Ranking Rising: Why Indian Football Is Back in Full Force

Five reasons why Indian football can only get better after its best ranking since 1994.

4 min read
Ranking Rising: Why Indian Football Is Back in Full Force
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Fact: India sucks at Football. Fact: We were ranked #96 in the world in 1994, bad enough. Fact: We crashed to #173 in 2015. Like, how?

But recently, things have improved. A bit. India has climbed 44 places in the last two years. Number 129 is still sad, but Indian football is on an upward trajectory. Here’s why.


Reason #1: Bengaluru FC Shows The Way

Bengaluru FC boasts a rabid and dedicated fanbase. (Photo Courtesy: Wikimedia Commons)

Bengaluru FC have won the I-League twice in the last three years. Despite being only ten-years old, the club has re-defined India’s domestic football scene
In 2013, when the All India Football Federation invited JSW – one of the largest business conglomerates in India – they recognised the need to replicate the professionalism of the European leagues.

We wanted to learn from the best. From the way the team crest was designed to the type of communication that went out to the fans, every aspect was about how to do it to an international standard.
Mustafa Ghouse, Bengaluru FC’s chief operating officer

Albert Roca – former assistant to Frank Rijkaard of FC Barcelona – was made the manager. His sheer wealth of experience serves as a priceless resource to the team’s core of Indian players.

They made history last year, becoming the first team to make it to the finals of the AFC Champions Cup – Asia’s second biggest continental competition. While they lost the final, the team won a legion of followers across the city and the nation, which has once again begun to pay heed to football


Reason #2: Finally, Investing In Young Talent

Basit Ahmed and Md Asrar Rehbar, both aged 18, will play with Sociedad Deportiva Lenense Proinastur. (Photo: The Quint)

By 2013, the nation began massive renovations to its grassroots infrastructure. Both UEFA and the AIFF are funding more programs for talented youth to train with foreign clubs, and gain vital experience.

Bangalore’s Ishan Pandita’s is one such story as he became the first Indian player to be signed by a Spanish side, Club Deportivo Leganes. Pandita signed a one-year contract, joining their youth academy. While he plies his trade for the Under-19 side, he stands a real chance of breaking into the first team, with the possibility to play against players such as Messi and Ronaldo.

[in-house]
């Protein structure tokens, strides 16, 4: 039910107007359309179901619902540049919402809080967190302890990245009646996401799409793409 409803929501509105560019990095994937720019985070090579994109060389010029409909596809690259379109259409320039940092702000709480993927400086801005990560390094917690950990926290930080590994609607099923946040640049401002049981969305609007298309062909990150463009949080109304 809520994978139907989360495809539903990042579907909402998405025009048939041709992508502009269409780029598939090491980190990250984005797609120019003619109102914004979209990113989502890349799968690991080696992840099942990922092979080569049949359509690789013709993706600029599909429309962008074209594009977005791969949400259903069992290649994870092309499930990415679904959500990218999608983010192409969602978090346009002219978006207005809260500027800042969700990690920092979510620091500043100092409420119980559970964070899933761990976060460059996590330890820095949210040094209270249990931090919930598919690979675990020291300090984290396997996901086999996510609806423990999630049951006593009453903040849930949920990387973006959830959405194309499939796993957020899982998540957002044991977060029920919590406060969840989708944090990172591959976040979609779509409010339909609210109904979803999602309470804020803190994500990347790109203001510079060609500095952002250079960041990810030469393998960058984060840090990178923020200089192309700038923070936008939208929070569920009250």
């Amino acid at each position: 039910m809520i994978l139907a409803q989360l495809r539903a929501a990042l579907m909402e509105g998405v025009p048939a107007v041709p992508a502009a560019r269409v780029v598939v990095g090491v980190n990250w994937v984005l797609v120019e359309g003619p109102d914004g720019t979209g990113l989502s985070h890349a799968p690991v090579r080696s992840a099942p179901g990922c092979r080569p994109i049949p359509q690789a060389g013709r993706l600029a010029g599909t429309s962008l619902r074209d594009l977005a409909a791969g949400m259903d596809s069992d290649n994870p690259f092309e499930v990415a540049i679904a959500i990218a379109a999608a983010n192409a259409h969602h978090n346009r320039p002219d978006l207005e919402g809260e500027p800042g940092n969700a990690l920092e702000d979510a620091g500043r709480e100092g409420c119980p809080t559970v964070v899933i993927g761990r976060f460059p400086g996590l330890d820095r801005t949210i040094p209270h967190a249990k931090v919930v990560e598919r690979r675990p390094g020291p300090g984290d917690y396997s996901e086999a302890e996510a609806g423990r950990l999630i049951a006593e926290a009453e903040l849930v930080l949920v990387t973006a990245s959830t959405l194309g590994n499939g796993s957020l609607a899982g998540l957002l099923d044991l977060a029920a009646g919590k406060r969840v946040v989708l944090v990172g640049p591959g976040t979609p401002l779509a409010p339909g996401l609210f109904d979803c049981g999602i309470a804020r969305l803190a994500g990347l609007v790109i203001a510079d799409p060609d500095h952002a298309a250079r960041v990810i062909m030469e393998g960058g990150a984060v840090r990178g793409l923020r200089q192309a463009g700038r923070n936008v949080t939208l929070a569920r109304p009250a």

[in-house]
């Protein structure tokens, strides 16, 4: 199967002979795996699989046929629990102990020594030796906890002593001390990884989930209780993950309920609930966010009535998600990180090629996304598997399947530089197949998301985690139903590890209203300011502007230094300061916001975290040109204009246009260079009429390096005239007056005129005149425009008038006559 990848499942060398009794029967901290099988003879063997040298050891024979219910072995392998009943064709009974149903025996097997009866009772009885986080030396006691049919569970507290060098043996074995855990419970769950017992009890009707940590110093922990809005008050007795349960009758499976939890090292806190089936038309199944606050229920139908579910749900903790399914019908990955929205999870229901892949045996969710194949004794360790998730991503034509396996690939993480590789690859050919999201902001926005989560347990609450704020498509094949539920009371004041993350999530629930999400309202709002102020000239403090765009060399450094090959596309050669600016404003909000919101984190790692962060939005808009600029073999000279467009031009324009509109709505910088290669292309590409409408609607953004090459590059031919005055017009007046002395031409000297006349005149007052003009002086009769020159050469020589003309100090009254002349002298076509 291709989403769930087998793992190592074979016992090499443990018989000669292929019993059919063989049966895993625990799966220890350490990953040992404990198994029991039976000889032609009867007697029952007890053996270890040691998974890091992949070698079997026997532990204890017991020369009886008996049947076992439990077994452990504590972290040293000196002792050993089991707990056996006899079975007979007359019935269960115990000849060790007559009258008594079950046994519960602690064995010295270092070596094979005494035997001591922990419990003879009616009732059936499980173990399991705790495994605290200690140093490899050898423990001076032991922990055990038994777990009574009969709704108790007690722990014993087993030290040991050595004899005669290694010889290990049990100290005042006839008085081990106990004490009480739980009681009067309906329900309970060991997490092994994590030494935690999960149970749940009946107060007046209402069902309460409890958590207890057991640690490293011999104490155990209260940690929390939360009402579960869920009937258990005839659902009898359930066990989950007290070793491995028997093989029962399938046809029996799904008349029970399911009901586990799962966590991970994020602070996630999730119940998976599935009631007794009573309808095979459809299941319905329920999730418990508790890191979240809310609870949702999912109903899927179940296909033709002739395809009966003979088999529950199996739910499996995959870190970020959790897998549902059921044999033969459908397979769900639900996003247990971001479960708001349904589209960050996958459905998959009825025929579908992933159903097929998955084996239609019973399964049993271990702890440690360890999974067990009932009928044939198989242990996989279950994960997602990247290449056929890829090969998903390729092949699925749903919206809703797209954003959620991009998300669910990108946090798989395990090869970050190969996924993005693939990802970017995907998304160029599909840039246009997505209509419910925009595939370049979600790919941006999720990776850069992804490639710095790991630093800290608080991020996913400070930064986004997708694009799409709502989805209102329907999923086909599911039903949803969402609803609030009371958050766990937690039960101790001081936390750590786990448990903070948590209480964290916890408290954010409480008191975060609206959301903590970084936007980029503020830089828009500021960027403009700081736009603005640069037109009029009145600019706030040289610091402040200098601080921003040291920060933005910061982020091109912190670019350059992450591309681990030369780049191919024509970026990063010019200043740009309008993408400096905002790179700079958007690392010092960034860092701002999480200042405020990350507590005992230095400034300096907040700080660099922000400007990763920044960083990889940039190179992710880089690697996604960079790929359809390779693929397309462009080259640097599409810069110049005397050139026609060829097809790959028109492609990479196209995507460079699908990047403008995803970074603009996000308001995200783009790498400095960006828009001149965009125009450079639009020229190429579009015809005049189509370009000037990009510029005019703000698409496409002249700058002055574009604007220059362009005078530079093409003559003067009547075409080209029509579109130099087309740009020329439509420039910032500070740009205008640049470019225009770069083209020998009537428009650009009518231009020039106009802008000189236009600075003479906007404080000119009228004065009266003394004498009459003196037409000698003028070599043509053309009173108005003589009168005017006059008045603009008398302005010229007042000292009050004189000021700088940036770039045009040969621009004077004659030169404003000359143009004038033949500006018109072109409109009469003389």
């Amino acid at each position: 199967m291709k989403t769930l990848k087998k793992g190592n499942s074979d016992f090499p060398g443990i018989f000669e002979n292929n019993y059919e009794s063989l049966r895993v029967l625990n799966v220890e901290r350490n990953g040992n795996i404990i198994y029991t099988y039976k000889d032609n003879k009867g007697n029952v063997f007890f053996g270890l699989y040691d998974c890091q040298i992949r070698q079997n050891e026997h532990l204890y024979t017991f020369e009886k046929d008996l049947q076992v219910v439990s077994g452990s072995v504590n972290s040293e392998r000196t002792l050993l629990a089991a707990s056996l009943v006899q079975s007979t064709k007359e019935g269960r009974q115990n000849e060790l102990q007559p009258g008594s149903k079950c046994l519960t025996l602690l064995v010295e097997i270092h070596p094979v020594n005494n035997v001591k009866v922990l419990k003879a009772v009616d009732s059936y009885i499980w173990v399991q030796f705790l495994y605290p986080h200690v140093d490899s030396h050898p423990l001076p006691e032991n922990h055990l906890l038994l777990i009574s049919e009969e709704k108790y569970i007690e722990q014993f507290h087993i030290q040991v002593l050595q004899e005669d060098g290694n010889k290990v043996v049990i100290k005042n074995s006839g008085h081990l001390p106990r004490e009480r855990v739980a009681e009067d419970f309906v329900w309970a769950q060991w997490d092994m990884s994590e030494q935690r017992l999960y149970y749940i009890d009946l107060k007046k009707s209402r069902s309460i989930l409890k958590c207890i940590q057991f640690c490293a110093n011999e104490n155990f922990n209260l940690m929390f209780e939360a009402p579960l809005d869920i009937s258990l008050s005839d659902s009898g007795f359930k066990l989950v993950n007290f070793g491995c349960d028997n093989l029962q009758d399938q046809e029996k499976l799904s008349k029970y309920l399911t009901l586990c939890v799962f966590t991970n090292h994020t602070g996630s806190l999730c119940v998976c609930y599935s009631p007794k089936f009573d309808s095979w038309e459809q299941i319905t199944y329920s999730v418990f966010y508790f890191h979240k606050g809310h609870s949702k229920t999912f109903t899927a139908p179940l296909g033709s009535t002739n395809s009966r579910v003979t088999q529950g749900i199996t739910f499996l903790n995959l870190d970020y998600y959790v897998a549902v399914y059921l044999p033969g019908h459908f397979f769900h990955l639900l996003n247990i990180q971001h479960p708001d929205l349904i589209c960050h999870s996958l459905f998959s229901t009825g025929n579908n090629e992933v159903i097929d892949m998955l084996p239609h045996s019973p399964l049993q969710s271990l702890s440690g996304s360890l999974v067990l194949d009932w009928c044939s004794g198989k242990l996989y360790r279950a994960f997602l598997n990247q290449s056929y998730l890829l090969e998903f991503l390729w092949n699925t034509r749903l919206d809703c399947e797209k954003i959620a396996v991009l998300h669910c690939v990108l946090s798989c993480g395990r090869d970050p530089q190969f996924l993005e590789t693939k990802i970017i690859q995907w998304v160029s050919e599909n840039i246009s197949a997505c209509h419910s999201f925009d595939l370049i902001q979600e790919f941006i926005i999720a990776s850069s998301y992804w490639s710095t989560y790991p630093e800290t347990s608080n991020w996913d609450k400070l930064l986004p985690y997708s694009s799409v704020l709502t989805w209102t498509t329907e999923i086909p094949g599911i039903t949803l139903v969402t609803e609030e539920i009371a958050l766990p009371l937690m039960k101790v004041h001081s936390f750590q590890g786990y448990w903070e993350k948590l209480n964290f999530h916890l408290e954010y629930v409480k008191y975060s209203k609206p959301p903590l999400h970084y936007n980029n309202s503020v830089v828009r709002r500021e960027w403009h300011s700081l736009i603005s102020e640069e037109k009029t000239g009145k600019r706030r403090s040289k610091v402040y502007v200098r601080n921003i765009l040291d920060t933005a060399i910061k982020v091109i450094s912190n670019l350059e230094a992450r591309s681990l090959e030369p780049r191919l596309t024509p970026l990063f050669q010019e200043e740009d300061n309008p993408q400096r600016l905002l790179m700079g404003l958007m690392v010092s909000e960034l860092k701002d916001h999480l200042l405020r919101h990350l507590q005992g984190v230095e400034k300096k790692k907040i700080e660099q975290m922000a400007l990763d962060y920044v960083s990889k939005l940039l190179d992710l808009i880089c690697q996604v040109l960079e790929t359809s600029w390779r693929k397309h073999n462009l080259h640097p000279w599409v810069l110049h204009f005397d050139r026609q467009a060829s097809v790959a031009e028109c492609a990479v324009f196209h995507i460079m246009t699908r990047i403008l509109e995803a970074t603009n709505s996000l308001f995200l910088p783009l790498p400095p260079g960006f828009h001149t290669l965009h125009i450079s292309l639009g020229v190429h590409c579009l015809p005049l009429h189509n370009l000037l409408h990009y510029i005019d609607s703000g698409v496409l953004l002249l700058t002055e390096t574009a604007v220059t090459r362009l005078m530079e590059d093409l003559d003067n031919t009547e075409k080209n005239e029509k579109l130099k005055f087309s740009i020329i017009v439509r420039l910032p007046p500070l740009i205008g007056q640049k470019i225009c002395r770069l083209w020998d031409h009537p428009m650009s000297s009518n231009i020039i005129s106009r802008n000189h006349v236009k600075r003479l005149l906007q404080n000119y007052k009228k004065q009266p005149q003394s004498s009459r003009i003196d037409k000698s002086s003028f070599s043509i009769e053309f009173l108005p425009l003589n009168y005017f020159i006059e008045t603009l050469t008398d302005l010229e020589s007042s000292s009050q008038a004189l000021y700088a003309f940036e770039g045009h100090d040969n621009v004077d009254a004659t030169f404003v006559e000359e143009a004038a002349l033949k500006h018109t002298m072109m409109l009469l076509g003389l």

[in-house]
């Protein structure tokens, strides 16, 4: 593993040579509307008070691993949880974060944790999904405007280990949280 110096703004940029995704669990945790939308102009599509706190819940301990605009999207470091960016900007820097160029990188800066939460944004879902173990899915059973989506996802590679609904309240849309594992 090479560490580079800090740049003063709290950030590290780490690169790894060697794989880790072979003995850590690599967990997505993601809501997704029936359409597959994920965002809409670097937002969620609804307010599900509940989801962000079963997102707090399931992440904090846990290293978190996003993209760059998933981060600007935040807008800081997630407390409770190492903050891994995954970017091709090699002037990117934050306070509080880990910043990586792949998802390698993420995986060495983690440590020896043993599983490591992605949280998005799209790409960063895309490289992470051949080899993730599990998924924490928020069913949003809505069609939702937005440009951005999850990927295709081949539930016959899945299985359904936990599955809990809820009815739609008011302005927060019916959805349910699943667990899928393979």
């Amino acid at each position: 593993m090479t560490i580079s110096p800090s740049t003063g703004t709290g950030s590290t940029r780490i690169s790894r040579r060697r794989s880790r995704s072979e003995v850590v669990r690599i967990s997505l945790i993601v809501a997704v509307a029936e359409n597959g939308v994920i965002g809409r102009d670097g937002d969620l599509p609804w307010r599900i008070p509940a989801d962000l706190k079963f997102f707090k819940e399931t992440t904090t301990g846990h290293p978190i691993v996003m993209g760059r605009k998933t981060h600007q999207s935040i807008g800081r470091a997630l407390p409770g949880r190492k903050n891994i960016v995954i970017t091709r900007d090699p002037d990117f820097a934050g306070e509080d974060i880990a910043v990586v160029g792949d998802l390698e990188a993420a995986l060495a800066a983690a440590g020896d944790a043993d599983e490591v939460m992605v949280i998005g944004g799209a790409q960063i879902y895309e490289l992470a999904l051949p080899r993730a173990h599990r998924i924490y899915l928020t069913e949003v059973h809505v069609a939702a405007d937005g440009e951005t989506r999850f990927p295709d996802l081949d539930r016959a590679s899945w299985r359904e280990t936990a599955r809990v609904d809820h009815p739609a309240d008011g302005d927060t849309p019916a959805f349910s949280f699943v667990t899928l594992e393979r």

Basit Ahmed and Mohammad Asrar Rehbar, two 18-year-old Kashmiri boys, signed a 6-month contract with third division Spanish side Sociedad Deportiva Lenense Proinastur. Both boys will become the first Indian players to play for the first team of a Spanish football side, paving the path for future such talents


Reason #3: Foreign Exposure Paying Off

Photo: (Facebook/Gurpreet Singh Sandhu)

In August 2015, Gurpreet Singh Sandhu, a 23-year-old goalkeeper from Jalandhar, made his debut for Norwegian team Stabæk FC.

Despite joining as a backup, Sandhu got his chance for the first team in the UEFA Europa League qualifying rounds, making him the first Indian in a European club competition. His club performances made him India’s first team keeper, and captain by December 2015.

24-year-old Aditi Chauhan became the first Indian to play for a English Premier League team when she became the starting shot-stopper for West Ham Ladies F.C earlier last year. She has since become a regular fixture in the team, with the highest number of penalty saves in the league.


Reason #4: Team India Starts Scoring

A 4-1 win vs Puerto Rico in September capped off a 6-match winning streak, enabling India to reach to the 2nd Pot of AFC Asian Cup qualifying.

Our ranking is at its highest since 2005 which is obviously great for Indian football. But I can say that we have only just begun our journey.
Stephen Constantine, National Team Head Coach

Central to Constantine’s tactics was the form of former captain Sunil Chetri. Three decisive goals during the streak took his tally to 51 goals in 91 games, at a ratio of 0.48 goals to a game. The ratio is only marginally worse than that of Cristiano Ronaldo (0.52 to 1) & Lionel Messi (0.51 to 1).

This is a phenomenal feat in itself, and Chhetri stands as a pillar of strength around which the younger members of team India can rally around.


Reason #5: Indian Super League, The Catalyst

Inauguration ceremony of the second season of the ISL. (Photo: WIkipedia Commons)

Reliance and IMG’s financial gamble paid off, as the ISL brought back life into Indian football, and attracted the professional interest of European clubs.

The second tournament garnered a total of 214 million viewers over the season with many stadiums being filled to near capacity throughout the the league’s two editions thus far.

The ISL has changed it all, taking football to news. Little kids are taking to the game in numbers which makes it easier to spot more talent.The league has helped garner more interest in youngsters and helped football.
Baichung Bhutia, former captain of the Indian National Team

While there is a way to go, Indian football might finally have the foundation it needs to make a meaningful improvement.

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